Over the past six years ASIC has overseen at least $5.6 billion in remediation for an estimated seven million Australian consumers for failures identified across the financial system. Around a further $1.6 billion is yet to be paid to an estimated 2.7 million consumers in remediations ASIC is currently monitoring.

To help financial firms remediate their customers quickly and effectively, ASIC has today published updated and expanded regulatory guidance.

ASIC Deputy Chair Karen Chester said, ‘Our guidance puts the onus on industry to get on with fair and timely remediations – returning the money they owe to wronged consumers.’

Regulatory Guide 277 Consumer remediation (RG 277) applies to both Australian Financial Services (AFS) licensees (including superannuation trustees) and Australian credit licensees (licensees). It is underpinned by licensees’ legal obligation to operate efficiently, honestly and fairly and it embodies ASIC’s practical experience from monitoring remediations. ASIC has responded to industry requests for advice and clear guidance on remediations drawing on six years of oversight experience. The guide has been subject to an extensive two-year public consultation process with consumer and industry stakeholders.

‘To date ASIC has needed to oversee large scale remediations to ensure affected consumers were treated fairly and received the compensation they were entitled to,’ said Ms Chester.


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Two large scale remediation programmes ASIC has provided oversight to over the past six years are:

  • remediation for fees for no service misconduct or non-compliant advice, which has seen payments or offers of $3.6 billion in compensation to over 1.4 million consumers; and
  • remediations in the insurance industry totalling more than $1.3 billion for mis-selling junk insurance, failing to deliver on price discount promises and poor sales practices.

As at June 2022, ASIC was monitoring 36 remediation activities across superannuation, advice, credit and banking and insurance whereby $3.25 billion has been paid or offered to over 3.4 million consumers, and a further estimated $1.6 billion is yet to be returned to around 2.7 million consumers.

‘The release of our expanded guidance, along with the updated Making it right field guide, delivers licensees all they need to achieve the right remediation outcomes on their own. It explicitly allows the use of assumptions, to help firms address knowledge gaps and accelerate remediation programs in a way that does not disadvantage consumers,’ said Ms Chester.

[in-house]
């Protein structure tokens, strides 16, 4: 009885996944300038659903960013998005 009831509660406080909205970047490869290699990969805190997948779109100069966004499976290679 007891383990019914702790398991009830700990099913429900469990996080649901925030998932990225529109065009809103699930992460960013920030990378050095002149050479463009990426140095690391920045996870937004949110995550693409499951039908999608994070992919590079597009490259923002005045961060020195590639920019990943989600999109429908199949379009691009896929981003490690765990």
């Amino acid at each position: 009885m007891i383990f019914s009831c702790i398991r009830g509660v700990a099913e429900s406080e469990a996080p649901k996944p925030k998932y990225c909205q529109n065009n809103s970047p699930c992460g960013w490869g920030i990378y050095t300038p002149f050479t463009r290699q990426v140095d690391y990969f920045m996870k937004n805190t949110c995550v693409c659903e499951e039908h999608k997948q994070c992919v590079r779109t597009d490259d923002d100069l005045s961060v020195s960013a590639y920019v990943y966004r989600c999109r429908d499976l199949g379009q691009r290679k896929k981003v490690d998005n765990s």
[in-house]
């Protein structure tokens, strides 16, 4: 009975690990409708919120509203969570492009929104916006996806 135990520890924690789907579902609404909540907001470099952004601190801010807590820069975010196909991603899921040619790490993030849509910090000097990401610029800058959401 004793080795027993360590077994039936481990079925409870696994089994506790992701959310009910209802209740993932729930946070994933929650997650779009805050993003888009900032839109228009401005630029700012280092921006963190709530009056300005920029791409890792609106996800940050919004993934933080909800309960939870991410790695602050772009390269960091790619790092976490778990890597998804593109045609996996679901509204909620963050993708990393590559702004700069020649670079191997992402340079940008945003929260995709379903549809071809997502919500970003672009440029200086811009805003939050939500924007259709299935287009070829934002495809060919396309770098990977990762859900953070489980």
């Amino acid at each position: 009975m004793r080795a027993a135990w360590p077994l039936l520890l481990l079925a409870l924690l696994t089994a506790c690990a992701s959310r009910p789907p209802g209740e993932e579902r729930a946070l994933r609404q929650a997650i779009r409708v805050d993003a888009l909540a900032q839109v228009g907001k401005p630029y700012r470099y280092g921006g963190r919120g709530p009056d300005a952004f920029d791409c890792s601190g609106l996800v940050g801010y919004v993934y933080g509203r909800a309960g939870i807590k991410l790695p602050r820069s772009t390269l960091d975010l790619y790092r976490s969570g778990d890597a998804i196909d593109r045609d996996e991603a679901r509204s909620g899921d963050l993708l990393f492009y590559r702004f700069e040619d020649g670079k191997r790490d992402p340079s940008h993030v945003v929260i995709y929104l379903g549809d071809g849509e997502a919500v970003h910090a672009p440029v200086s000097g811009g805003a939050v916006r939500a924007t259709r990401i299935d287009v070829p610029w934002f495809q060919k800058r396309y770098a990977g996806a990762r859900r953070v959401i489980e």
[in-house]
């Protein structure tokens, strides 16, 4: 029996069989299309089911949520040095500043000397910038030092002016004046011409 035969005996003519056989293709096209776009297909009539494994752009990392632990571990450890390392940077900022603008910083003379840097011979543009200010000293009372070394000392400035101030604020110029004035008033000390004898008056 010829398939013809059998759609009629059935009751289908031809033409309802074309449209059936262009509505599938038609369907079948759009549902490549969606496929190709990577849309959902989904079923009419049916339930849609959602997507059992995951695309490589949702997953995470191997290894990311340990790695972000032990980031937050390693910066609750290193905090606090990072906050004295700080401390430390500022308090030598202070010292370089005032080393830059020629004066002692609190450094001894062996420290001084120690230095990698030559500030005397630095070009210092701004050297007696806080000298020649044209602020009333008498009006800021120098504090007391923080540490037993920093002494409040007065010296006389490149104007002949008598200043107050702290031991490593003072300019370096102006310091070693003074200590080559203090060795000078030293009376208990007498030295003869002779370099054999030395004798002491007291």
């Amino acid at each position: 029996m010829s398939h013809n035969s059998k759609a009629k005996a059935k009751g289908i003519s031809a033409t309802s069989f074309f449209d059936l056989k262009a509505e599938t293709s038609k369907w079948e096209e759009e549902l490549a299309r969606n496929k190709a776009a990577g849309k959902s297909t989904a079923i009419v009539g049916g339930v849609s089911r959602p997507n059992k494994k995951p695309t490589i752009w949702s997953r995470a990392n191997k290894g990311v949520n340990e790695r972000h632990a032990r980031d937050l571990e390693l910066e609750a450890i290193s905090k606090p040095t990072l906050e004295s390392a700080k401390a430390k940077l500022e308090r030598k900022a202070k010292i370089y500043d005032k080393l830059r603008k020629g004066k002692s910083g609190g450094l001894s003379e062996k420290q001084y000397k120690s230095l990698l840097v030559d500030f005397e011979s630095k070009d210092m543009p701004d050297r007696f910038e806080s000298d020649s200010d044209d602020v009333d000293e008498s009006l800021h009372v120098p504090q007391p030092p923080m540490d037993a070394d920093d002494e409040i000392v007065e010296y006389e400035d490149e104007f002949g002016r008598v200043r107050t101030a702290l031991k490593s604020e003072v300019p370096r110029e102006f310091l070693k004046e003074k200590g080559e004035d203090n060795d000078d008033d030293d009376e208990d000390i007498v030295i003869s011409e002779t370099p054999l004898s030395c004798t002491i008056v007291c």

‘Licensees must also do better at identifying and remediating problems earlier to avoid the costly lag and drag of remediation. The common stumbling block we have seen across remediations is underinvestment in systems. This underinvestment has led to a trifecta of failures. First and foremost, in delivering on promises to consumers, second in identifying the failures and third in being able to remediate consumer loss in a timely way,’ added Ms Chester.

‘Going forward, while ASIC may need to intervene in some isolated cases, we cannot and should not oversee remediations in order for consumers to receive fair and timely outcomes,’ concluded Ms Chester.

ASIC expects to see industry applying the updated guidance to all new remediations going forward.

In addition to RG 277, ASIC has released an updated version of Making it right: How to run a consumer centred remediationa best practice field guide that helps licensees with the day-to-day design and execution of consumer-centred remediations. The updates focus on encouraging licensees to be more transparent about their remediations.

ASIC has also published Report 737 Response to submissions on CP 350 Consumer remediation: Further consultation (REP 737).

RG 277 Consumer remediation

RG 277 is comprehensive and allows licensees to scale and tailor their remediations to fit the circumstances. RG 277 (among other things):

  • clarifies the nine principles for conducting a remediation, which will help licensees comply with their obligations and conduct remediations efficiently, honestly and fairly;
  • provides 28 examples to assist in the practical application of the guide;
  • introduces guidance on the use of assumptions;
  • introduces updated product specific guidance on possible monetary and non-monetary remedies;
  • updates guidance on the use of a low value compensation threshold and payment channels; and
  • introduces guidance on what to do if a consumer cannot be contacted or paid.

RG 277 also helps licensees understand how remediation interacts with other obligations (for example, internal dispute resolution and other general licensing obligations).